An item about the conversion of an office building on lower Fifth Avenue (illustrated in the photo at left) caught my eye last week.
The Wall Street Journal reported that the building at 141 Fifth Avenue has finally sold its last two condo units. It happens that an unidentified buyer paid $12.9 million for the apartments, according to the newspaper.
You might think, as I did, that the developer of the 34-unit building cleaned up, with the average price per square foot of $1,700 and sales said to total $112 million.
According to the piece by Craig Karmin, the partnership that developed the building paid $54 million for it in 2005. Then they spent $40 million on renovations, bringing those costs to $94 million.
A 16 percent return looks mighty good, assuming the figures are correct. But, correct or not, they are incomplete.
Let’s add to the expenses three other major items: broker commissions, loan costs and marketing.
I can’t be certain what the commissions were for all of the apartments, though I did find one that had a 6 percent fee, half to the buyer’s broker and half to the seller’s. Let’s assume that many buyers were unrepresented and that the average commission paid was 4.5 percent. Such an amount would equal $5.04 million ($112 million times 4.5 percent).
Now assume a construction loan of $40 million at a modest 6 percent. Whether the developers put up the cash, foregoing other investments, or a lender did, there were significant expenses related to the renovation. So, 6 percent of $40 million adds another $2.4 million. Or not — it’s just a guess and probably amounted to much, much more.
Finally, what did the developers spend on marketing? Again, I have no way of knowing. Over three years, the costs of all those glossy booklets, the sales center, social media efforts and advertisements had to mount up. Feeling uncharacteristically charitable, I’ll put
that number at a paltry $2 million.
I’m not even going to take into consideration the opportunity or borrowing costs of the invested funds, which could have gone into, say, the stock market.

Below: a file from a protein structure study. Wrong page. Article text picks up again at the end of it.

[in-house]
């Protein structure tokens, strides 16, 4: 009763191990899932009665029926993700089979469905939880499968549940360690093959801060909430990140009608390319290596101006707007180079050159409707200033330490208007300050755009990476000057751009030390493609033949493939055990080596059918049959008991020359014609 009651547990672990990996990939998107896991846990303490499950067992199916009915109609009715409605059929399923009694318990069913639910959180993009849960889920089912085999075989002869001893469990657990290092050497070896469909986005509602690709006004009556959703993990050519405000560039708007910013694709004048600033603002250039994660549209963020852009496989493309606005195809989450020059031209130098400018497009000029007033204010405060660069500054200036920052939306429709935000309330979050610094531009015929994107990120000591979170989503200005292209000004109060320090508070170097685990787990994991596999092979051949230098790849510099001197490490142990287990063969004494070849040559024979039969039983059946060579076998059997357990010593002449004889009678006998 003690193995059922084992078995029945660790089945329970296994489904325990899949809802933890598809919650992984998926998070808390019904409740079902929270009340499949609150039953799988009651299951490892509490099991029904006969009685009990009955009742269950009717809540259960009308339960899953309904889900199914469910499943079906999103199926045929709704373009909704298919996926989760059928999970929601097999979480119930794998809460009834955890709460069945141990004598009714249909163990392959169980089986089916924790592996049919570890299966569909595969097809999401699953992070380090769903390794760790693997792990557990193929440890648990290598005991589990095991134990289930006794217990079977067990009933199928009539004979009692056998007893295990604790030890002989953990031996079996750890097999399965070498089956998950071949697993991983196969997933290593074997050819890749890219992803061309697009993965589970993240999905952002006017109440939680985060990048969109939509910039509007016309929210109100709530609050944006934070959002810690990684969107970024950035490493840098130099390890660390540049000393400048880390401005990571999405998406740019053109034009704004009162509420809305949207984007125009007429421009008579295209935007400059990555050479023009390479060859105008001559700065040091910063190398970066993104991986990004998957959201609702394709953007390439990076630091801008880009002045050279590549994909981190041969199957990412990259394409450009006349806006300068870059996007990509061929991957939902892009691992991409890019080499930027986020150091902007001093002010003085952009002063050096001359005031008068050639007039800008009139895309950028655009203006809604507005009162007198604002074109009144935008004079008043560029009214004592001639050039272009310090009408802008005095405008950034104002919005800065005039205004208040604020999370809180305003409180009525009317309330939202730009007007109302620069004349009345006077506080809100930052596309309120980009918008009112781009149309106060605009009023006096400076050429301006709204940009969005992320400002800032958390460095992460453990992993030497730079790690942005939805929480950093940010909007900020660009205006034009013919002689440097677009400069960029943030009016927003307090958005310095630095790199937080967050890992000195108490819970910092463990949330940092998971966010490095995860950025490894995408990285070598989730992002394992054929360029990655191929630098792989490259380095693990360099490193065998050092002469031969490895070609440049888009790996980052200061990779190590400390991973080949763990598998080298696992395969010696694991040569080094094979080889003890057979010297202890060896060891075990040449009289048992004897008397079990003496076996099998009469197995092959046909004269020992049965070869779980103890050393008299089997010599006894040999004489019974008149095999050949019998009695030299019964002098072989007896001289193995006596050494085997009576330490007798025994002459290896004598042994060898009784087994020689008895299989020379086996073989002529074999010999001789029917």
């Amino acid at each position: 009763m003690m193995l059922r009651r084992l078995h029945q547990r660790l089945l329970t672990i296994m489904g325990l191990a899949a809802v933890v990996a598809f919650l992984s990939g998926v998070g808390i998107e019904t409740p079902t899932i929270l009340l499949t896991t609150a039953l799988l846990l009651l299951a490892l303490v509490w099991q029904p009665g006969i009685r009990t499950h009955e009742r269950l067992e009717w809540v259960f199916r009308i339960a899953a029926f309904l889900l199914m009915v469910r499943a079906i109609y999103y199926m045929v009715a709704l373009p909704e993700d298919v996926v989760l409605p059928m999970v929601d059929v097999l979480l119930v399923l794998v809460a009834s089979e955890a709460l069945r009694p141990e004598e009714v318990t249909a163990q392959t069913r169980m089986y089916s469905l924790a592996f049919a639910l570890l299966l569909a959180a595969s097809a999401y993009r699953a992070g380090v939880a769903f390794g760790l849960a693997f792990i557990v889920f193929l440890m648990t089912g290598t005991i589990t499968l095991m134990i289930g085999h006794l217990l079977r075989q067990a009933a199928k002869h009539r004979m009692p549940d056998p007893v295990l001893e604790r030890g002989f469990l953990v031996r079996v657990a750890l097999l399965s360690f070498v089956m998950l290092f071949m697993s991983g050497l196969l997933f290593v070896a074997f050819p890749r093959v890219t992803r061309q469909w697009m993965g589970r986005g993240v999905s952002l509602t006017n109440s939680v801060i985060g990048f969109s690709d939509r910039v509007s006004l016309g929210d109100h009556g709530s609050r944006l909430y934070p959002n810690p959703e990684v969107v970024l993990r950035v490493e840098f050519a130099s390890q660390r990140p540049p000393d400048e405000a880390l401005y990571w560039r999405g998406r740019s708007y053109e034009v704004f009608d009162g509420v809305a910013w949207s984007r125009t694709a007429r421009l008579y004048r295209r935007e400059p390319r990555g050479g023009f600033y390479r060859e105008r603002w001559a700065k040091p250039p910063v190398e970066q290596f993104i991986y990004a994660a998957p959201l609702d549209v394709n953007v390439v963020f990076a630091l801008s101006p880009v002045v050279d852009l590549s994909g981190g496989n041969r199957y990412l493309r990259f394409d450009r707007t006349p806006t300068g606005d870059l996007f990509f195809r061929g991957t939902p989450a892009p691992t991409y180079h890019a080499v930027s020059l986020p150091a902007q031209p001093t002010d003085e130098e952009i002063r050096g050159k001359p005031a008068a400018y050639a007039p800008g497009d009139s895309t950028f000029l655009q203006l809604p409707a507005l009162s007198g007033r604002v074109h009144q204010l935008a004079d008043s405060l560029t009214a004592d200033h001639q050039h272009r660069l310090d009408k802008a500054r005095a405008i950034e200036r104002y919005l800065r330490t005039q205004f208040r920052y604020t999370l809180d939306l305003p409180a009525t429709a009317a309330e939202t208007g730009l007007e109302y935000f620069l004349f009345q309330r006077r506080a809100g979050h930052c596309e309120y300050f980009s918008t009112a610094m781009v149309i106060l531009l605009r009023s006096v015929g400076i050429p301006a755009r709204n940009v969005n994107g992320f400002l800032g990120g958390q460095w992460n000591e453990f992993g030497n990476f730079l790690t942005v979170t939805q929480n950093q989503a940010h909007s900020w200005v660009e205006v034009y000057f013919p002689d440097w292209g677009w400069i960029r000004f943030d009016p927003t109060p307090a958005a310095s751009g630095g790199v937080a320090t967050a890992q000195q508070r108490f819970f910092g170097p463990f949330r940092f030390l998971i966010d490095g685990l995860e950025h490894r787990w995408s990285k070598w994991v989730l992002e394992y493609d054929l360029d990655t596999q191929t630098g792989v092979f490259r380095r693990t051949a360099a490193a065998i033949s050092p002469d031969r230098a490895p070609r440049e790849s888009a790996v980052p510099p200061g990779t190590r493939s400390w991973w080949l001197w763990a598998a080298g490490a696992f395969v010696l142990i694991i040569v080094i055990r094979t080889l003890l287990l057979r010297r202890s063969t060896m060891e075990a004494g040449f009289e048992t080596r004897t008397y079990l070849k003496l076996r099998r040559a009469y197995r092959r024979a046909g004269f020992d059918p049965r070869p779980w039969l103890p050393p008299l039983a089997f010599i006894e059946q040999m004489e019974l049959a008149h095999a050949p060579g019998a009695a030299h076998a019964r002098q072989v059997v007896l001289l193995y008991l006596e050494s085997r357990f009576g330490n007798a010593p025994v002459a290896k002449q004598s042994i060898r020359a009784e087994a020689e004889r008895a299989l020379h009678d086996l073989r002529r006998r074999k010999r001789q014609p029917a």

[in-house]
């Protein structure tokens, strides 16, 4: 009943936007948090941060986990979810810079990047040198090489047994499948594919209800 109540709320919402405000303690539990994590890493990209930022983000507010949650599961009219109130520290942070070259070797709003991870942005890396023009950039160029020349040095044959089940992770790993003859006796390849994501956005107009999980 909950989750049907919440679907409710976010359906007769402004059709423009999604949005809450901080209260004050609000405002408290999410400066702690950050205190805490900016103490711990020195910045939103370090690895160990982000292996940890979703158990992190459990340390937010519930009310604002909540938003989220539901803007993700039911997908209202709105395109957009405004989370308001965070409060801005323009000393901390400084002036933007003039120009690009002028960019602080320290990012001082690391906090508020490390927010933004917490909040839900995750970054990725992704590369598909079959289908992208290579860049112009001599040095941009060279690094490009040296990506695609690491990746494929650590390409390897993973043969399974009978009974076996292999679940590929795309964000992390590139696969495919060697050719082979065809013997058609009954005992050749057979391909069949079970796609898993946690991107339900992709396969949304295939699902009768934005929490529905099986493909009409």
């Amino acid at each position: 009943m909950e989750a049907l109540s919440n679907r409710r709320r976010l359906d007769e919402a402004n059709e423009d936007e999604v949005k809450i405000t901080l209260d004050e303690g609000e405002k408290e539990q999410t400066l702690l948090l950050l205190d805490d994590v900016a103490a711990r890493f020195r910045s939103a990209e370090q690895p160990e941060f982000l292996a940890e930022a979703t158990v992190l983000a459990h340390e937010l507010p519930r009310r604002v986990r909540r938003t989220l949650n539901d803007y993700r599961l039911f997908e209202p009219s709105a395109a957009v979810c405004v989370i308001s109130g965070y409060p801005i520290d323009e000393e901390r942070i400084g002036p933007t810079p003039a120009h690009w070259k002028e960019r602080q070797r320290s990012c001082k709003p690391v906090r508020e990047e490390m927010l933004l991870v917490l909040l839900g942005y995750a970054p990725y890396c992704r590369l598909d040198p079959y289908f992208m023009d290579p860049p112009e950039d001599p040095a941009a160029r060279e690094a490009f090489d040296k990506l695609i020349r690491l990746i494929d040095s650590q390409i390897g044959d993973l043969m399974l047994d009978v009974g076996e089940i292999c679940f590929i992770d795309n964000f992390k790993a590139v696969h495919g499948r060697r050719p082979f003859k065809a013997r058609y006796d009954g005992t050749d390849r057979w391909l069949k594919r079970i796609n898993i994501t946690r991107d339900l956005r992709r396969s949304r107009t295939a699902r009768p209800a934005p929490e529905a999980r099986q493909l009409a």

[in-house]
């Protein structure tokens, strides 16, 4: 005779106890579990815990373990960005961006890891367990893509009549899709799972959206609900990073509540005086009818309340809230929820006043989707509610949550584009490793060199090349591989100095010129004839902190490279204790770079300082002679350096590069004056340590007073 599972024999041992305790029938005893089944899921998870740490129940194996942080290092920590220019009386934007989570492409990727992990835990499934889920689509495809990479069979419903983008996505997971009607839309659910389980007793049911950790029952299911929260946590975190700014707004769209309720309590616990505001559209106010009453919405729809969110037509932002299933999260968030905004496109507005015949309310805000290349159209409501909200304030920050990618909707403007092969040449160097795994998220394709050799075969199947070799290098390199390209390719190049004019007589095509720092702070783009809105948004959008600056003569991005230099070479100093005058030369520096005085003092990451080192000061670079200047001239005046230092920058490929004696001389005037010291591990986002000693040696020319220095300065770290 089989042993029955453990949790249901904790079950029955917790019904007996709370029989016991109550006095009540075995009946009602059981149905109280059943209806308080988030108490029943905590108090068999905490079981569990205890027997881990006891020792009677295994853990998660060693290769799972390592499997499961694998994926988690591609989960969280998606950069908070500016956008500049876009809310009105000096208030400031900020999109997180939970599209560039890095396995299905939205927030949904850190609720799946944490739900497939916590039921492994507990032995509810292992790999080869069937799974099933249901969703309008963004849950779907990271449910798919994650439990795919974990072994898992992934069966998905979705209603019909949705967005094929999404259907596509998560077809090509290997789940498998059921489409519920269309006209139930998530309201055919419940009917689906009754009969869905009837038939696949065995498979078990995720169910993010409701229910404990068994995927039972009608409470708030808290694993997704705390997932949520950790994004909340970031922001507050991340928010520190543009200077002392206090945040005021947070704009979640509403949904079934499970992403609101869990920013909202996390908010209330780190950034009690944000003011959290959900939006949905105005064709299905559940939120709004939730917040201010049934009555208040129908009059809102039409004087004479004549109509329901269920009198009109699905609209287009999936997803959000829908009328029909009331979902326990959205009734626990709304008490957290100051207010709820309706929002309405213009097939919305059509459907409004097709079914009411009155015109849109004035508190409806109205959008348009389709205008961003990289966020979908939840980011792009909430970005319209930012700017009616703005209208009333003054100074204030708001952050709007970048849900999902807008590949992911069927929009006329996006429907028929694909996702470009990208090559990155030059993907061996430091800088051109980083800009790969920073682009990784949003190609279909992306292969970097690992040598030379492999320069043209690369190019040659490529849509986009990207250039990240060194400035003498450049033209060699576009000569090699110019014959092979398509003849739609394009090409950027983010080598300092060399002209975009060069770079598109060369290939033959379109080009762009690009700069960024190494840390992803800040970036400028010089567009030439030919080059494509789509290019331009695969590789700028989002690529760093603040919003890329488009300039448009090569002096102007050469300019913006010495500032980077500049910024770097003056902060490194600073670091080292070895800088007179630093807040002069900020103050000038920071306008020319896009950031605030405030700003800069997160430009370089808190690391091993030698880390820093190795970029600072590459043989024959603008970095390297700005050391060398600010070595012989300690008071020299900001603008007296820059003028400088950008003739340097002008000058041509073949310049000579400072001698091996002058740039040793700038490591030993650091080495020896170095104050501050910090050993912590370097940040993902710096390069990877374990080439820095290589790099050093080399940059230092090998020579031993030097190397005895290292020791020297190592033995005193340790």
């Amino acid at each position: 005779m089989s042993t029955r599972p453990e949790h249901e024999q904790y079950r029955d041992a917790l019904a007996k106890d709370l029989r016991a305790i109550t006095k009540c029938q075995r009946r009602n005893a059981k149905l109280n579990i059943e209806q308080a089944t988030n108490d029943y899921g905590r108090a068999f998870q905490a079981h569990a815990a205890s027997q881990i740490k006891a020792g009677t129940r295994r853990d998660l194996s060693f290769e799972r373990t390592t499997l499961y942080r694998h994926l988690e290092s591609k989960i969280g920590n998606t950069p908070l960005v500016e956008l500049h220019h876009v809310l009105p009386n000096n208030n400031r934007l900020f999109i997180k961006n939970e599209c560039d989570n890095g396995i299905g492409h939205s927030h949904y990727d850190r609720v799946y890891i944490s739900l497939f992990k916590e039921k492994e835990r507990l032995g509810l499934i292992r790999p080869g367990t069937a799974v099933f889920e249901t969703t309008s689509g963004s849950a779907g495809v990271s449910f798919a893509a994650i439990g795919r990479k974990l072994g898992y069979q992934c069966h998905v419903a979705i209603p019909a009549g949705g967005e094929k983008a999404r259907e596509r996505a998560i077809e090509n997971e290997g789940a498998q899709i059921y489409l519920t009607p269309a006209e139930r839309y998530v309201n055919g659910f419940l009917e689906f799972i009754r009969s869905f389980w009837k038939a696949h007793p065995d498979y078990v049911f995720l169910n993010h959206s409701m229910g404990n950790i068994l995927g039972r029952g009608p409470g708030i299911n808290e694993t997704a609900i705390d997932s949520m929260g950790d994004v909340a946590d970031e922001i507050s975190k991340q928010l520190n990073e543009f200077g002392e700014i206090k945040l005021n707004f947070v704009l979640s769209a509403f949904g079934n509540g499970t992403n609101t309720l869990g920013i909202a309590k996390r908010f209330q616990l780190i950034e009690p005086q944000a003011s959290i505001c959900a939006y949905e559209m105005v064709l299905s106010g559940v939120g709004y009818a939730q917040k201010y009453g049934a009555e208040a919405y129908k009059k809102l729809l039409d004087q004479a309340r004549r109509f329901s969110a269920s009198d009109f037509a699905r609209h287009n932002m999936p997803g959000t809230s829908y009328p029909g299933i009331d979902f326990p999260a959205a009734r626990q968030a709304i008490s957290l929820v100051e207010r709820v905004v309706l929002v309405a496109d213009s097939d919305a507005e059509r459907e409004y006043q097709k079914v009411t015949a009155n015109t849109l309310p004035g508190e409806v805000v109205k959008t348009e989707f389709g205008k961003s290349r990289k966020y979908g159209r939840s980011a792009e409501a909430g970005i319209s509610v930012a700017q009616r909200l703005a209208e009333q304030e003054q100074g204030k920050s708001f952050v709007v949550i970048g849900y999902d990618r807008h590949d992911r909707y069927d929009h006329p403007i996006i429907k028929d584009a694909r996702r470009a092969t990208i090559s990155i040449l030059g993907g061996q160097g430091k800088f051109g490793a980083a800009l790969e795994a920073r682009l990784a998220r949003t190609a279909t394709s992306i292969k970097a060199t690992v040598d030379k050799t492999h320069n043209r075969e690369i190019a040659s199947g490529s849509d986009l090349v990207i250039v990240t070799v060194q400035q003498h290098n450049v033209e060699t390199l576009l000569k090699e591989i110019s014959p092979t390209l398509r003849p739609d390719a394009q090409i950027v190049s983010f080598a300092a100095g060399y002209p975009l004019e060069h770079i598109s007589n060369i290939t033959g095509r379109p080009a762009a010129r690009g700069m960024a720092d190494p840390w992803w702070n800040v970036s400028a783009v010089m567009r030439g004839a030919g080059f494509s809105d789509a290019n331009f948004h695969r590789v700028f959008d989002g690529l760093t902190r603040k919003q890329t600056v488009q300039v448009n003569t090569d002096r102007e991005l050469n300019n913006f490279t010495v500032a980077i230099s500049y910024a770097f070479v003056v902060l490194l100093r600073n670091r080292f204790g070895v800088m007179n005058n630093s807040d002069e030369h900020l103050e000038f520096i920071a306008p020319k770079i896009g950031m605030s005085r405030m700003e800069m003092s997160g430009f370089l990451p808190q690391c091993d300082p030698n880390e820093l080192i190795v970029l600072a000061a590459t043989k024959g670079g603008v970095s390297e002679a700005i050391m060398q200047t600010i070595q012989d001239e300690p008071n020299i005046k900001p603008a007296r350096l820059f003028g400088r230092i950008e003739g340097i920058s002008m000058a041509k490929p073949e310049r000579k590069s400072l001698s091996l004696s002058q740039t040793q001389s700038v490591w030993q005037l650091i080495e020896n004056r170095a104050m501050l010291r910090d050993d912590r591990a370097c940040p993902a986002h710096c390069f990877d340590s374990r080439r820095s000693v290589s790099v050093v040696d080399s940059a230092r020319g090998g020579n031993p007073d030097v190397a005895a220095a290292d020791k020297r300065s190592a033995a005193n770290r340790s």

What we are left with, then, is $94 million plus $5.4 million plus $2.4 million plus $2 million. In round numbers, call it $10 million, raising the total cost of the project to $104 million.
My analysis is admittedly crude in the extreme, but the total suggests a return on the investment of no more than 9 percent over six years.
I suppose 9 percent is a decent return — at least it’s not a loss unadjusted for inflation — though the developers would have done better otherwise.
At the time, stocks may not have been the answer. It is not an exact comparison because the costs were spread out over time, but had the developers put $104 million into an S&P Index fund five years ago, that sum would have grown only 2.62 percent. Had they put that money into the stocks a few months ago, they would have made out like. . . bandits.
On balance, it appears that maybe they did okay, at least to their satisfaction and on the basis of my extraordinarily conservative assumptions.
But I have to wonder what value the developers would place on their peace of mind as sales lagged and lagged. For me, the uncertainty would not be worth it, and many a wise investor did very, very well (not me) by putting their money into any number of other assets at the time they purchased the building.
Licensed Associate Real Estate Broker
Senior Vice President
Charles Rutenberg Realty
127 E. 56th Street
New York, NY 10022